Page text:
Currency troubles spur protests in Iran
TEHRAN — Iranian police and demonstrators clashed Wednesday during street protests linked to rising prices and the plunging value of the national currency.
Police in black riot gear fired tear gas and moved to disperse the protesters after they had rallied outside the capital’s central bazaar and then marched toward the parliament building. Many businesses and shops were shuttered, leading to the effective shutdown of the huge marketplace.
“Our checks bounced, our businesses are ruined,” said a merchant who gave his name as Ali. “How shall we earn a living?”
About 500 owners of apparel shops and other businesses joined in the march, expressing outrage about their inability to stay afloat as the national currency, the rial, seems to lose more value every day.
“I don’t dare to sell” anything, said Hassan, 48, a cloth salesman who, like others, declined to give his full name, fearing retaliation. “I am scared I won’t be able to replenish my shelves.”
The protests were unusual in this tightly controlled society and seemed to be a spontaneous reaction to outrage about rising prices and the government’s inability to halt the currency slide.
Worried Iranians have been buying up dollars and other foreign currencies, further depressing the value of the Iranian rial.
The merchants’ decision to take to the streets appeared significant because the business class is often viewed as an ally of the status quo.
The complaints voiced on Wednesday were not about Iran’s lack of democracy but rather about what many viewed as the inept economic policies of the government of President Mahmoud Ahmadinejad, whose second term ends next year. By law he cannot run again.
The protesters marched more than a mile from the bazaar to a popular junction known as the Istanbul intersection, near the Turkish and British embassies and close to parliament.
As they marched, they decried what they termed “inefficient government” and, in some cases, assailed Iranian rulers’ determination to help the nation’s close ally, Syrian President Bashar Assad.
“Leave out Syria!” some marchers chanted. “Think about us!”
Iran is believed to be providing huge subsidies to Syria in a bid to help keep Assad’s government afloat amid an 18-month rebellion.
U.S. and allied officials saw the clashes as evidence that the tough sanctions imposed this year by the West represent an increasing political threat to the Iranian government and called for a further tightening of the restrictions. The sanctions - aimed at Tehran’s controversial nuclear program - have hurt Iran’s ability to sell its major export, oil, reducing its export earnings.
The sanctions “are having a profound impact on the ground,” said Victoria Nuland, a State Department spokeswoman.
At the center of the protests was discontent with Iran’s free-falling currency. The rial has lost as much as 80 percent of its value against the U.S. dollar in the last year, and its descent has accelerated at a record pace in recent days.
Mark Dubowitz, a sanctions expert at the Foundation for Defense of Democracy, said the rial’s fall may be a sign that Iran doesn’t have the foreign exchange reserves needed to prop up the currency, or at least can’t access reserves that might be in accounts abroad that have been frozen by sanctions.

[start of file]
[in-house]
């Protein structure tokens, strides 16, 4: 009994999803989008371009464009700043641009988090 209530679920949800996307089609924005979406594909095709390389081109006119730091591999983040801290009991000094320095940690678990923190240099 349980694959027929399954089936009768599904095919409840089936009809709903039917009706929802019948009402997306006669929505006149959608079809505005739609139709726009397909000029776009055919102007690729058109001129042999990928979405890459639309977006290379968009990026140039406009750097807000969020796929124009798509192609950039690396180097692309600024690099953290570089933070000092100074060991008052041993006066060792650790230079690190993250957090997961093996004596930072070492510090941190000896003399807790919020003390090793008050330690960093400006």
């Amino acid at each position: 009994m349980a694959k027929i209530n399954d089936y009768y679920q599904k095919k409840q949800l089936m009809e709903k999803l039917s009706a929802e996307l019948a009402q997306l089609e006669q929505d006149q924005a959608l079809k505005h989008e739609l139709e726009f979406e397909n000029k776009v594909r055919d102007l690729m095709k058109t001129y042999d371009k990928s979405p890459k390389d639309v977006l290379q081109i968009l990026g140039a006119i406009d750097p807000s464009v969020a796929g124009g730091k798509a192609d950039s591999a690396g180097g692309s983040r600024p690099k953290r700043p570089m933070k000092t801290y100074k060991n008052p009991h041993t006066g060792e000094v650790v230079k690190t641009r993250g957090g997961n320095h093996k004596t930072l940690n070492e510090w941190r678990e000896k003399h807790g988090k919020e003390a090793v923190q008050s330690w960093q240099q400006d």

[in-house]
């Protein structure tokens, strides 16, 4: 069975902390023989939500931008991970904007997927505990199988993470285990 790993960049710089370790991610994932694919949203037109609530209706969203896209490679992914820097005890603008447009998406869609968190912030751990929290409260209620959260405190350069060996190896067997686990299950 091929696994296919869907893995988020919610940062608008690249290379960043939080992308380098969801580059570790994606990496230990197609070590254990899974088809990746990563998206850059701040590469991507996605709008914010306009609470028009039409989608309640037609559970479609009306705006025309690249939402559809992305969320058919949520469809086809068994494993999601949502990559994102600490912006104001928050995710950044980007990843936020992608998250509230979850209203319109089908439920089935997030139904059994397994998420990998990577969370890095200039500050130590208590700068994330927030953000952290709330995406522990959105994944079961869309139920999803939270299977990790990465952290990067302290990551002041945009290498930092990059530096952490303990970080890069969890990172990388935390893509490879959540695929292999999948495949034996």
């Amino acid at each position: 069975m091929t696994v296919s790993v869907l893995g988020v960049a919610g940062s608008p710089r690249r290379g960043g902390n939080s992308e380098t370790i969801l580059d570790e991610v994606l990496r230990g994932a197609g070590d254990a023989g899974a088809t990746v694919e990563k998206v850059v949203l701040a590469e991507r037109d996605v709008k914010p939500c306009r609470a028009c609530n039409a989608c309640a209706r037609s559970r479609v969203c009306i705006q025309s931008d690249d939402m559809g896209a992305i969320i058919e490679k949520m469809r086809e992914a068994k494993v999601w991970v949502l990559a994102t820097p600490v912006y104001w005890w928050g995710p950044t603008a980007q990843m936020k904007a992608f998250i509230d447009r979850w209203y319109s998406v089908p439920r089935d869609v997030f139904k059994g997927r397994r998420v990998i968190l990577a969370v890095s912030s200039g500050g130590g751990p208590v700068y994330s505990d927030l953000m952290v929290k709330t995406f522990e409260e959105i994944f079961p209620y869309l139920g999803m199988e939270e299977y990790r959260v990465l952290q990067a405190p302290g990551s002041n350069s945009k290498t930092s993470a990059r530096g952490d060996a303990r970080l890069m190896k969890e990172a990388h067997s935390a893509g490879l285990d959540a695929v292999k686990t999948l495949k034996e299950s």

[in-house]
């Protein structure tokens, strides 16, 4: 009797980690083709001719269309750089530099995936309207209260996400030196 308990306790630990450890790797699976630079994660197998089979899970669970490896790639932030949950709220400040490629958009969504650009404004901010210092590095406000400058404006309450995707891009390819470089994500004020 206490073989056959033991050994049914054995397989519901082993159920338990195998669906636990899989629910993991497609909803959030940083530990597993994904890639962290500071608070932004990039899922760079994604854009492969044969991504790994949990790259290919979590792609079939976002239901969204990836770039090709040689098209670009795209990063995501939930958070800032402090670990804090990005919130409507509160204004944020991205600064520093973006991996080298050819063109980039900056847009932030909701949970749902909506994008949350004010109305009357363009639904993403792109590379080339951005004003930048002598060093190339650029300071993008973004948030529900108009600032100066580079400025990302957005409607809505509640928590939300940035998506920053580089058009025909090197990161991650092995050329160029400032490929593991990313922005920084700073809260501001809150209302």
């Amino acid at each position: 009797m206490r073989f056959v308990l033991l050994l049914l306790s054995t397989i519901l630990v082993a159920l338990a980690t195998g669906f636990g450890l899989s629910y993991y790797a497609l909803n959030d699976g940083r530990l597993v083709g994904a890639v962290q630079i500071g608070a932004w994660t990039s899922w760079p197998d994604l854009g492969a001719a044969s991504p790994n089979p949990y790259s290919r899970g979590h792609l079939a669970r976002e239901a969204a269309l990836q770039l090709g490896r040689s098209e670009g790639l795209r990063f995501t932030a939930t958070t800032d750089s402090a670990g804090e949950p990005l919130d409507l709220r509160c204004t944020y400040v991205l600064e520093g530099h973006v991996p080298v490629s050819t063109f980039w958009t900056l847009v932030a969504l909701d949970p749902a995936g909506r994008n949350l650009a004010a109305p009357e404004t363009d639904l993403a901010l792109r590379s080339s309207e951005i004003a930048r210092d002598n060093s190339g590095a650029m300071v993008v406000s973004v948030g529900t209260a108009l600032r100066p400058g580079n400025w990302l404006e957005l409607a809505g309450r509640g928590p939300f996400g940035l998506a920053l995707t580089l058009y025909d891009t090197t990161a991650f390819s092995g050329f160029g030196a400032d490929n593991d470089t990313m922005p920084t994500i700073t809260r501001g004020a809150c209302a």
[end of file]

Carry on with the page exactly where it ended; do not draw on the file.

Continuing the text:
“You’d think that if the regime had sufficient reserves, and access to them, they could be intervening to prevent the rial from plummeting further,” he said.
The poor and middle classes have been hit especially hard as prices of food and other necessities have risen rapidly.
At the Istanbul intersection, protesters arrived at the same time that police were raiding the shops and corner hangouts of many money changers. The operation was part of a crackdown on illegal sales of U.S. dollars, which are growing in popularity as a hedge against the dwindling value of the rial. Authorities blame these transactions in part for the rial’s declining value.
Police dressed in black with full riot gear fired tear gas to disperse the protesters, who set several garbage bins ablaze amid scattered clashes.
A day before the protests, Ahmadinejad had blamed the current crisis on the U.S.-led sanctions and called for action against 22 “ringleaders” of the currency-exchange market. The president also said Iran was the victim of a “psychological war,” an apparent reference to a widespread sense of economic panic.
Iranian leaders have vowed not to back down on their nuclear program despite the tough Western sanctions. Iran says its atomic program is meant for peaceful uses, including energy generation. Washington and its allies suspect that Tehran is intent on building an atom bomb.
Later in the day, some currency exchange dealers returned to their shops after closing amid the earlier chaos. Burned trash still filled the streets.
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“People are cautious,” said a black market currency dealer who gave his name as Ehsan. “They cannot take a risk to buy or sell, as there is no certainty that the announced prices will be stable until tomorrow.”
A retiree who gave his name as Emad said he intended to buy $1,000 in U.S. currency despite a high rate of about 35,000 rials to the dollar.
“I am sure the price of dollars will go up in the weeks to come,” he said.
(Special correspondent Mostaghim reported from Tehran and Times staff writer McDonnell reported from Beirut. Staff writer Paul Richter of the Tribune Washington Bureau in Washington contributed to this report.
©2012 Los Angeles Times
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